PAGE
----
Life on this planet, the report argues: “depends on a number of interconnected environmental processes, operating on large temporal and spatial scales, known as Earth system services . Ocean currents bring nutrients from the deep to support productive marine ecosystems. Glaciers act as giant water-storage facilities, while glacial action creates fertile soils. Carbon dioxide in the atmosphere is dissolved and stored in the oceans, helping to keep the climate stable. Nitrogen and phosphorous cycles provide essential nutrients for plants to grow, chemical reactions in the atmosphere form protective ozone, and large polar ice sheets help to regulate global temperatures.” (Page 65)

The report argues, however, that with the disruption of these interrelated Earth Systems that has occurred since the industrial revolution, and the increasing use of fossil fuels in particular, the period of the Holocene is over. Advancements in Earth systems science suggests that the world has entered a new geological epoch—the epoch of the Anthropocene— an epoch defined by the impact of human activity on the biosphere of the planet. This is widely known as the sixth extinction.
The term ‘Anthropocene’ has not yet been officially recognised by the scientific community, but the Report suggests, as does Elizabeth Kolbert in her valuable book The Sixth Extinction – an Unnatural History by published earlier this year that its recognition is logical and likely. (My review of Kolbert’s book can be found at )
Despite the compelling case advanced in the WWF Report—and indeed in Kolbert’s book—the biodiversity crisis is not an issue that many on the left choose to address, even some of those committed to defending the environment.

It is important that this dramatic change, along with the biodiversity crisis, is brought into the centre of the debate. The core of our approach to the ecological crisis should be to see human beings as a part of nature and not in conflict with it or indeed being the mass destroyers of other species on which we ourselves ultimately depend.

This might be because it is difficult to address the issue of the rising global human population—which is clearly the overarching problem and is something of a taboo subject on the left. It is true that this raises the issue of the rising human population and its impact on the biosphere that the left finds difficult to discuss, but these are huge issues that in the end cannot be avoided.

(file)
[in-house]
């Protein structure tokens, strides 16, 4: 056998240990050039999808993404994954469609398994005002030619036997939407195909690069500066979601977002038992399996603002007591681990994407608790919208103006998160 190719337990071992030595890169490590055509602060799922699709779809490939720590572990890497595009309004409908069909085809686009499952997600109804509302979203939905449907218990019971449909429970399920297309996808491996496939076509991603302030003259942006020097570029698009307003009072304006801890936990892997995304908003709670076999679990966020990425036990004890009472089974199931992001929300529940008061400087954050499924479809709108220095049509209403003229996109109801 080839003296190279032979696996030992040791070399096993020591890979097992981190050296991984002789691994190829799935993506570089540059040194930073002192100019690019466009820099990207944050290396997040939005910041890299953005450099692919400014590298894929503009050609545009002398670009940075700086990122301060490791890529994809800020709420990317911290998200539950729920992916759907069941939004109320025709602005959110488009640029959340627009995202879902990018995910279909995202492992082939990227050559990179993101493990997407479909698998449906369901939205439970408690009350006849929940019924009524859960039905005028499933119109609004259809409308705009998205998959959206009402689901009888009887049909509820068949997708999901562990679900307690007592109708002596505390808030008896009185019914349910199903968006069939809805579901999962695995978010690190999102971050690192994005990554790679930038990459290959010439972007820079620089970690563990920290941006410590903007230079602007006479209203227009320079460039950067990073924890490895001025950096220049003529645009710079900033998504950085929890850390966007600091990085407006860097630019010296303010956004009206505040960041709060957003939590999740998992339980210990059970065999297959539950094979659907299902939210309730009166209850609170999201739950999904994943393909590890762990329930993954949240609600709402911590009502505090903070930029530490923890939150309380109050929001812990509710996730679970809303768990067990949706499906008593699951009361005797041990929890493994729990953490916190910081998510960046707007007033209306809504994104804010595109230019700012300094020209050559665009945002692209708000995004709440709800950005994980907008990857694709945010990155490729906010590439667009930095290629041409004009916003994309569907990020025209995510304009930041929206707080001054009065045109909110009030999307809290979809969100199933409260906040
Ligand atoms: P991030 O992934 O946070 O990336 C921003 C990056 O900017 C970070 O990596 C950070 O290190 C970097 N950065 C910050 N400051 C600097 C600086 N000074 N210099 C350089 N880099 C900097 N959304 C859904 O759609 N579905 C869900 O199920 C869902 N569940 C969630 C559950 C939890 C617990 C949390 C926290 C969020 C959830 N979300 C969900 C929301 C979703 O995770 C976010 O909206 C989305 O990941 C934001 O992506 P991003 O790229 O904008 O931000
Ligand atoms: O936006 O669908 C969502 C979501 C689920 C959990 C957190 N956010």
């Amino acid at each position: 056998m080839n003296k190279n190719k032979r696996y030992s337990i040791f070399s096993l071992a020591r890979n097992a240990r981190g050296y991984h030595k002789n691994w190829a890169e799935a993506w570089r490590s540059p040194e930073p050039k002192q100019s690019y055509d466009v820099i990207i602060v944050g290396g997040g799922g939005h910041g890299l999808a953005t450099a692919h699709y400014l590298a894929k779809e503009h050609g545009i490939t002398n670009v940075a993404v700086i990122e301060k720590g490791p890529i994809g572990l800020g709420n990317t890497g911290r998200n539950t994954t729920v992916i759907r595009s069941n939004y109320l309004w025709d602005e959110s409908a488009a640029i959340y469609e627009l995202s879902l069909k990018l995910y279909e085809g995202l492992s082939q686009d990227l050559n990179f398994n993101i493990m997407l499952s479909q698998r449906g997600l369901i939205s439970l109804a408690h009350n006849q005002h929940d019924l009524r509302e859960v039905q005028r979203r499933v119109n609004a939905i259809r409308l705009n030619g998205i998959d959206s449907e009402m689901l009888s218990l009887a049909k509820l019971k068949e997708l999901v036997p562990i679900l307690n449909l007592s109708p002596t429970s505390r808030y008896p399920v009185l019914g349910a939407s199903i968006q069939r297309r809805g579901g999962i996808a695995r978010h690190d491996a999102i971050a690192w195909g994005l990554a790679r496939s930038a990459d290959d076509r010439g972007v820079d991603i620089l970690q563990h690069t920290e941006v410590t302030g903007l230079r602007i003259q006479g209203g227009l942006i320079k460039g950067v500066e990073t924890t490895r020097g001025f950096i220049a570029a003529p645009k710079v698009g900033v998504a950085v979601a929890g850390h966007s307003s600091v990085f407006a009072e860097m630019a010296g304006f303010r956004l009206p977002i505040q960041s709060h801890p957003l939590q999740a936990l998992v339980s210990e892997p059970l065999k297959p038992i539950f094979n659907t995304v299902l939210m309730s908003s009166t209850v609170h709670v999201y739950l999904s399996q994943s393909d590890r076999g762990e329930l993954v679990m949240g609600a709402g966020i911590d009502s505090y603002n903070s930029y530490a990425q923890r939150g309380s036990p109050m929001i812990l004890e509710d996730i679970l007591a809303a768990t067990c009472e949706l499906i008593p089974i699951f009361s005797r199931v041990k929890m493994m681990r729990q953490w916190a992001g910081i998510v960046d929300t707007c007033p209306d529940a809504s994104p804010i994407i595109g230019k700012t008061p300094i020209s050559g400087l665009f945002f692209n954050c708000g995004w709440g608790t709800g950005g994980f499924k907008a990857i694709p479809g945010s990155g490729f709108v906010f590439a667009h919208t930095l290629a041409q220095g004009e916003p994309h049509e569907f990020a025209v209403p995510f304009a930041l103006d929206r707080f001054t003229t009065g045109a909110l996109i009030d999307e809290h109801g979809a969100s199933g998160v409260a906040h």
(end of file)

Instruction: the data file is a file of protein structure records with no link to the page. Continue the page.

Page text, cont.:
The Living Planet Report 2014 is available here.:

1 Comment

  1. Great stuff.
    Consumerist capitalism makes us all – worker as well as capitalist – complicit in this extinction event in wholly new ways to those characteristic of earlier periods of capitalism.
    The pet food shelving in our supermarkets is not that much less extensive than the ordinary meat shelving…and it is packed with tuna and salmon, chicken and turkey delicacies. In rich countries, our feeding of huge numbers of companion animals (the nearest a lot of us get to nature) makes us complicit in driving down the health of coastal ecosystems in Scotland and Scandinavia (polluted by salmon farming), pushing tuna species towards extinction, causing the suffering of millions of intensively produced farm animals, et al.
    Capitalism blocks our perception of the global interconnectedness of all our activities.
    In my local countryside a large (several hundred acres) wetland SSSI is being heavily infested with an invasive water plant (Parrot’s Feather). Local naturalists have been banging at English Nature and the Env Agency’s doors about it for a decade. Yet the problem gets worse, and the resources to tackle it are shrinking like summer snow. This story could be replicated a hundred times across Britain.
    If it’s like this in one of the most prosperous areas of SE England, then what the hell is it like for forest activists in the Congo, squeezed between big capital’s robbers and plunderers and nature conservationists who think of Pygmy peoples as the enemy, rather than their main allies ?
    Remember Judy Bari ?…We all must walk in her footsteps…
    Dave Bangs